'Dream Land': Phnom Penh Review

Courtesy of Chen Office/Anti-Archive
A beautiful but weightless reverie about urban alienation.

Architect-turned-filmmaker Steve Chen's debut revolves around a young, affluent real-estate agent's struggle to confront her crumbling relationship amid the construction frenzy in the capital of Cambodia.

Taking its title from the name of a brash amusement park in the Cambodian capital of Phnom Penh — one which boasts of commercial partnerships with, among others, soft-drink manufacturers and schools catering for the scions of the social elite — Dream Land offers an intriguing peek into the lives of the once war-torn Southeast Asian country's nouveau riche. What begins as a visually stunning exercise about vacuous lives, however, soon spirals into merely a vacuous visual experience; with a flimsy screenplay motored by superficial characters and their very vague intentions in life, architect-turned-filmmaker Steve Chen struggles to anchor his images and concerns to the ground.

Still, Chen's Cambodian-U.S. production does offer a rare look at the state of things in Cambodia in the here and now, as a new set of problems emerge to haunt what some have described as the "post-genocide" generation, for whom go-getting capitalism looms much larger as a specter than the nightmarish years of the Khmer Rouge regime from 1975 to 1979.

Having made its bow at Locarno, Dream Land has since been picked up by the Thai distribution collective run by, among others, Apichatpong Weerasethakul, Aditya Assarat and Lee Chatametikool. Indeed, Chen's film echoes many a stylistic and thematic traits of the trio's reflections on modern life, specifically Aditya's Hi-So and Chatametikool's Concrete Clouds. With Mosquito's festival prestige, Dream Land should be able to add further festival stops after its "homecoming" appearance at the Cambodia International Film Festival in Phnom Penh.

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Dream Land begins with a shot of the protagonist navigating her way at the busy traffic roundabout at Phnom Penh's Independence Monument. But Da (Duch Lida) is not on a scooter or an auto-rickshaw; instead, she's behind the wheel in a swish sedan, as she listens to a pumping pop anthem while sealed off from the mayhem of the streets. This is someone leading an upwardly mobile existence detached from the dust and dirt of the world out — or down — there. A blooming real estate agent specializing in prime, luxurious properties, Da is shown working, talking and resting in or atop skyscrapers. Even when she ventures to buy books from a street stall, she doesn't leave her car, as money and goods change hands through the window.

Examples like this abound in the film's first half hour about Chen's canny sensitivity of the meaning of modern, urban space — and how it is packaged, presented and then sold off as commodities playing to the manufactured tastes of the parvenu. Da sells a villa to a man by emphasizing the building's starring role in a gaudy pop video. In another outing, she trumpets the merits of a high-rise apartment to a farming couple who, having just sold their paddies to a Korean property developer, now seeks a pad near the clouds because they "have had enough of living down on the land".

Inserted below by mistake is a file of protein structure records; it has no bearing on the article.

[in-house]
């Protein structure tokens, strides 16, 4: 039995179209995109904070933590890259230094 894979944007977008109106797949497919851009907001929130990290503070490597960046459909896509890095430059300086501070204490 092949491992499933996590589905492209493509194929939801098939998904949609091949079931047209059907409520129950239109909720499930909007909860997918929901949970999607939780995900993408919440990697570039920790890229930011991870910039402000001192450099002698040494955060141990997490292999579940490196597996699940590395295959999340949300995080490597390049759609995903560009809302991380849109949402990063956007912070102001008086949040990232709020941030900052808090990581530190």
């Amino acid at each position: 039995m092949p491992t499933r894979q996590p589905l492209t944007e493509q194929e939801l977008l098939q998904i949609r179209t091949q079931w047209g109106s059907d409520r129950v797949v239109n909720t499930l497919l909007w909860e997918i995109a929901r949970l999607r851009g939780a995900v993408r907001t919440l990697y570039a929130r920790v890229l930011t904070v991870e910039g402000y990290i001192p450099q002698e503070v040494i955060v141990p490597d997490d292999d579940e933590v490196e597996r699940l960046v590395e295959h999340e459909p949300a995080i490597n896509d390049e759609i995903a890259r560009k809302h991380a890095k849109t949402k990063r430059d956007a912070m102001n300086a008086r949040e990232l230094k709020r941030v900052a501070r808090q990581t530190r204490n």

But Da is not self-aware enough to see through the superficiality. She might frown on the cheesy antics and work of her model-snapping photographer boyfriend Kun (Sokun Nhem), but she also spends her time reading sappy poetry, romance comics and belting out ballads at karaoke joints.

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Her insulation from introspection continues well into the second part of the film. While Chen attempts to introduce some innovation into the proceedings — when a scene becomes a karaoke video with sing-along subtitles, or when a mixed timeline thrusts Da and Kun back to their passionate first days as lovers — the film begins to founder for want of some new substantial things to say about the characters and the cocooned world they live in.

On a day off, Da travels with her friends to the seaside resort of Kep, and visits a colonial-style villa used as a holiday home by the late monarch Norodom Sihanouk. The intellectual of the group (played by real-life photojournalist Kim Hak) mentions that this house has withstood the ravages of the Khmer Rouge, but barely has that thought sunk in when the film cuts to Da, sitting on the villa's balcony and getting emotional about her desire to "erase memories." Not that of history however — just an instance of her returning abruptly to her relationship issues and man problems. It's an unfortunate editing decision that adds to the litany of fluffy, repetitive moods, expressions and lines as the film limps toward the end. Da's self-obsession becomes not just an onscreen symptom of middle-class malaise, but the diagnosis of a promising premise grinding to a halt off screen —  a dream one struggles to remember in the morning after.

Production companies: Chen Office, Anti-Archive

Cast: Duch Lida, Sokun Nhem, Kim Hak

Director: Steve Chen

Producer: Steve Chen

Associate Producers: Davy Chou, Kavich Neang

Screenwriter: Steve Chen

Cast: Duch Lida, Sokun Nhem, Kim Hak

Director of photography: Douglas Seok

Art director: Kanitha Tith

Editor: Jason S Lee

Music: Keiichi Sugimoto

Venue: Cambodia International Film Festival

International Sales: Mosquito Films Distribution

No rating; 90 minutes

 

 

 

 

 

 

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